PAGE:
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Gauze Stops Bleeding

  The QuickClot Combat Gauze has been shown to be 100 percent effective in stopping traumatic bleeding by second application in a model of simulated hemorrhagic shock.   The Combat Gauze, which is carried by all branches of the U.S. Military, is impregnated with the hemostatic agent kaolin. It has been used to stop bleeding in extreme physiologic conditions that are normally associated with risk of fatality.   A study completed by researchers at the Department of Surgery at Madigan Health Systems demonstrated that a single application of the Combat Gauze was able to stop bleeding in 89 percent of subjects, while the second round of treatment succeeded in stopping bleeding in all subjects.   Kaolin is an inert mineral that quickly promotes blood clotting, and it is indicated for external control of traumatic bleeding for any wound.   Learn more about QuickClot Combat Gauze at www.zmedica.com. Tags: stopping traumatic bleeding, kaolin, hemostatic agentPublished: 9/24/2012 10:40:00 AM Original Article… …

Seeing Clearly

Protect your eyes with the lightweight Uvex Carbonvision wide-view safety goggle. The goggle features a coating to ensure maximum anti-scratch and anti-fog properties, as well as durability and safety. The lenses offer 99.9 percent ultraviolet protection. A flexible frame fits to different face shapes, and the body is fixed to the frame for easy cleaning and maintenance. The goggle is available in clear and gray lens tints. Honeywell Safety Products launched the Uvex Carbonvision goggle, and it is available now through safety equipment distributors in the United States and Canada. For more information, visit www.uvex.us. Tags: safety gogglePublished: 10/22/2012 12:22:00 PM Original Article… …

As holidays approach, de-stress by ‘keeping it real’

Santa Claus is making his list and checking it twice, and so might be you – but when your holiday “to do” list is long, it can make you stressed. Medical Center experts offer tips on how to tone down the tension during the next couple of weeks. Among them: Examine your expectations, and if they’re too heavy, move some items off the sleigh.]]>Original Article… …

AxoTrack Named One of 2012’s Best Innovations

AxoTrack needle visualization technology was named one of the world’s best innovations for 2012 by Popular Science.  The device, invented by emergency physician Stephen F. Ridley, MD, combines traditional ultrasound imaging with advanced magnetics. While it was originally designed to improve the safety and accuracy of placing central venous catheters, the device is now used for a range of needle-guided procedures. Clinicians using the device are provided with real-time updates of needle position that can be visualized as the needle travels through the tissue to its intended target. For more information, visit www.somaaccesssystems.com. Read the Popular Science article about AxoTrack at http://bit.ly/axotrackpopsci.  Tags: needle visualization technology, needle-guided procedures, placing cathetersPublished: 11/15/2012 12:24:00 PM Original Article… …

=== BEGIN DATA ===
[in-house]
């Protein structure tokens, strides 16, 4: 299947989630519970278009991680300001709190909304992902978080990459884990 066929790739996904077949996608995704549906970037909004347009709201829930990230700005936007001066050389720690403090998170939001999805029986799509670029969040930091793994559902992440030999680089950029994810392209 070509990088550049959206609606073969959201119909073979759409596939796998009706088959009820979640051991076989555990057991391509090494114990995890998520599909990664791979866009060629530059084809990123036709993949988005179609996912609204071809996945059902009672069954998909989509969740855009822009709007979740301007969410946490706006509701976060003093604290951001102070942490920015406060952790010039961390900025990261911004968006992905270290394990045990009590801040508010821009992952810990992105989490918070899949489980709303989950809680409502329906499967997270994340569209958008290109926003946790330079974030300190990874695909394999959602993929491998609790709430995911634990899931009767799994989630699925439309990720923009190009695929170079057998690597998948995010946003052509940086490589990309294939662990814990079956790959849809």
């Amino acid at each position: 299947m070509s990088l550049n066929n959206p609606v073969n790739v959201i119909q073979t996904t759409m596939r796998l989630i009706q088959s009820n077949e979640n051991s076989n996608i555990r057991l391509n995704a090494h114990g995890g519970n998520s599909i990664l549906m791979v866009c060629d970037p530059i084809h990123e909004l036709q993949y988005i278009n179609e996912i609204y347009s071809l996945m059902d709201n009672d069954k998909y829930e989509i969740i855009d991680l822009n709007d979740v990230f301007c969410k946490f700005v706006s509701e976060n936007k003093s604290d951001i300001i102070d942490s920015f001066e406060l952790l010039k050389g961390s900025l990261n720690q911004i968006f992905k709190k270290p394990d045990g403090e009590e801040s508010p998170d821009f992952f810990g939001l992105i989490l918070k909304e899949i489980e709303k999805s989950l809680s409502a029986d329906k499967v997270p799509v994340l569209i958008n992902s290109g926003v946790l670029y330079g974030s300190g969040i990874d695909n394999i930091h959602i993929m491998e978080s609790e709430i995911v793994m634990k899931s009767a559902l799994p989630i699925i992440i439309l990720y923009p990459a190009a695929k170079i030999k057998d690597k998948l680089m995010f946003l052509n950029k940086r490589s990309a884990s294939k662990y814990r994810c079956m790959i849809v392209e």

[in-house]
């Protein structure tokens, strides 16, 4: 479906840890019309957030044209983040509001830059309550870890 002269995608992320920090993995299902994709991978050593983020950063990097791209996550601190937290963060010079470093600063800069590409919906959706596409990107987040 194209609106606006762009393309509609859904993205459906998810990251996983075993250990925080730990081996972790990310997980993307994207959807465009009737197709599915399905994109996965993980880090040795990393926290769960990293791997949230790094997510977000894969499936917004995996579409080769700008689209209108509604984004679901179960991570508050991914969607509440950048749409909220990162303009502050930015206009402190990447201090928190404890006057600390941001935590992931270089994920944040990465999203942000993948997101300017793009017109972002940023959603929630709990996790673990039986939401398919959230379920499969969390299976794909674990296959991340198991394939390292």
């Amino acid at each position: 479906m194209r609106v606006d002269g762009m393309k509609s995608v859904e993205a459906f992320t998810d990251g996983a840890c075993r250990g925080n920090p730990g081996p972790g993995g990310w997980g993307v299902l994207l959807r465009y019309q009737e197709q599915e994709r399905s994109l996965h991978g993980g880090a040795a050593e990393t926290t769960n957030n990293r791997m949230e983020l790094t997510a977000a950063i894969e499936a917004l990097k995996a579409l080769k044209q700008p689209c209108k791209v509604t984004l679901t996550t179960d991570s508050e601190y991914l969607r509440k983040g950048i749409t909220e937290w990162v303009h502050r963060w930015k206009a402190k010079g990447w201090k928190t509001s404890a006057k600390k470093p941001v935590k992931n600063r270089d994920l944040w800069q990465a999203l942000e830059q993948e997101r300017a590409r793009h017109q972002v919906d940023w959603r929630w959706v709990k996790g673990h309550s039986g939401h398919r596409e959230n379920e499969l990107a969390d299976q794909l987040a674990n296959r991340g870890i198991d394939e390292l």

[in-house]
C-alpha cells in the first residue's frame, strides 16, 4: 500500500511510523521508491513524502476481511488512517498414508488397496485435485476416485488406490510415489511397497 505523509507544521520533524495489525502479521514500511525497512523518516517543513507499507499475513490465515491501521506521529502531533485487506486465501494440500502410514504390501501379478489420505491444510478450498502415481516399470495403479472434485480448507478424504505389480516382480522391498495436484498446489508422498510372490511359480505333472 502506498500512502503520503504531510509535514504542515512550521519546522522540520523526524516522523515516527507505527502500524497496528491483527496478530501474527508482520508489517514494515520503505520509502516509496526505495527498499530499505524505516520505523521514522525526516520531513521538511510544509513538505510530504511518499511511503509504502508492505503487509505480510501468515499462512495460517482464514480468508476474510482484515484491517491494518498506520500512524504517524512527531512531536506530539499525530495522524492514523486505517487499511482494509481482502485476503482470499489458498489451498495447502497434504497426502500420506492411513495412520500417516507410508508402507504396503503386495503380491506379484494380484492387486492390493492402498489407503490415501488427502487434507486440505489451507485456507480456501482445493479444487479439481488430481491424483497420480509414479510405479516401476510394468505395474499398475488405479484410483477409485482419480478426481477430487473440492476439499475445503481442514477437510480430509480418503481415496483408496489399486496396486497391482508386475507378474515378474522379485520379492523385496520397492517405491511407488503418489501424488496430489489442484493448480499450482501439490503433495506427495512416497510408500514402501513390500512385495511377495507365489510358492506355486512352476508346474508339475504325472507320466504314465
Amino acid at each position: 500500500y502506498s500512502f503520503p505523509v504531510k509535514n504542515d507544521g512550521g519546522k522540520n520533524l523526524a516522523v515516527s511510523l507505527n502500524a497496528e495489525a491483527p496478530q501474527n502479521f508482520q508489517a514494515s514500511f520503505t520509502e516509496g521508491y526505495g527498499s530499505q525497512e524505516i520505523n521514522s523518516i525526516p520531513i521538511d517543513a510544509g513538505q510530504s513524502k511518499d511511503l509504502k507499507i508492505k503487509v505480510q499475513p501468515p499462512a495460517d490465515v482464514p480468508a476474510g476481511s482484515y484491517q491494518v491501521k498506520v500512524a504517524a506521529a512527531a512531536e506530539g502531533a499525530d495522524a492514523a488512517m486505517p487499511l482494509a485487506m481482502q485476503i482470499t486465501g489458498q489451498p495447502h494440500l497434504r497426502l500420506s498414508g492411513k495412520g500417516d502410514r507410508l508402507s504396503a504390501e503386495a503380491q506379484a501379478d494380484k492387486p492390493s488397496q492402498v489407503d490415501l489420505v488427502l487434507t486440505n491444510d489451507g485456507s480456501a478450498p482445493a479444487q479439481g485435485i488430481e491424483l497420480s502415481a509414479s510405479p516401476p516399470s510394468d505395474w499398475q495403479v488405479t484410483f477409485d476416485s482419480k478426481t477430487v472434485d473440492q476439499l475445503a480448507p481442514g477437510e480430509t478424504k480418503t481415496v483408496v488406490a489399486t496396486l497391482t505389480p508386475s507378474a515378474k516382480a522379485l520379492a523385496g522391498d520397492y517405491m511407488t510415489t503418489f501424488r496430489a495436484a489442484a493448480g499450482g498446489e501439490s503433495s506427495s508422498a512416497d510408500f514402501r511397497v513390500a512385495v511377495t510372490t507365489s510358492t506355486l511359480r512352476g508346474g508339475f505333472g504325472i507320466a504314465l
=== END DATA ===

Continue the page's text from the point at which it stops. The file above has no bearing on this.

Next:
Panasonic Introduces 32″ 3D Monitor for Surgical Suite

Panasonic, a provider of health care display and monitor products, released a 3D medical grade 32” class monitor, which delivers 2D and 3D image quality and can display three images (from three separate sources) at once.   The EJ-MDA32U-K uses an Xpol circular polarizing system, which maintains the stereoscopic effect. It also enables several clinicians and medical students in the OR to watch the same 3D display. It also produces high-definition images with more than two million pixels.   The monitor supports two HD-SDI inputs, two DVI inputs and an analog input. It is fully compliant with medical equipment standards. Tags: monitor, imagesPublished: 4/24/2013 7:29:00 AM Original Article… …

Child travels from Cambodia to undergo complex plastic surgery

Scotty Virak is little more than a year old, but he’s already a world traveler. Scotty and his mother, Alli Mellon, traveled nearly 15,000 miles from Phnom Penh to Jackson for surgical repairs by Children’s of Mississippi physicians. Dr. Ian Hoppe, chief of pediatric craniofacial plastic surgery, said Scotty is doing well after his second surgery in December.]]>Original Article… …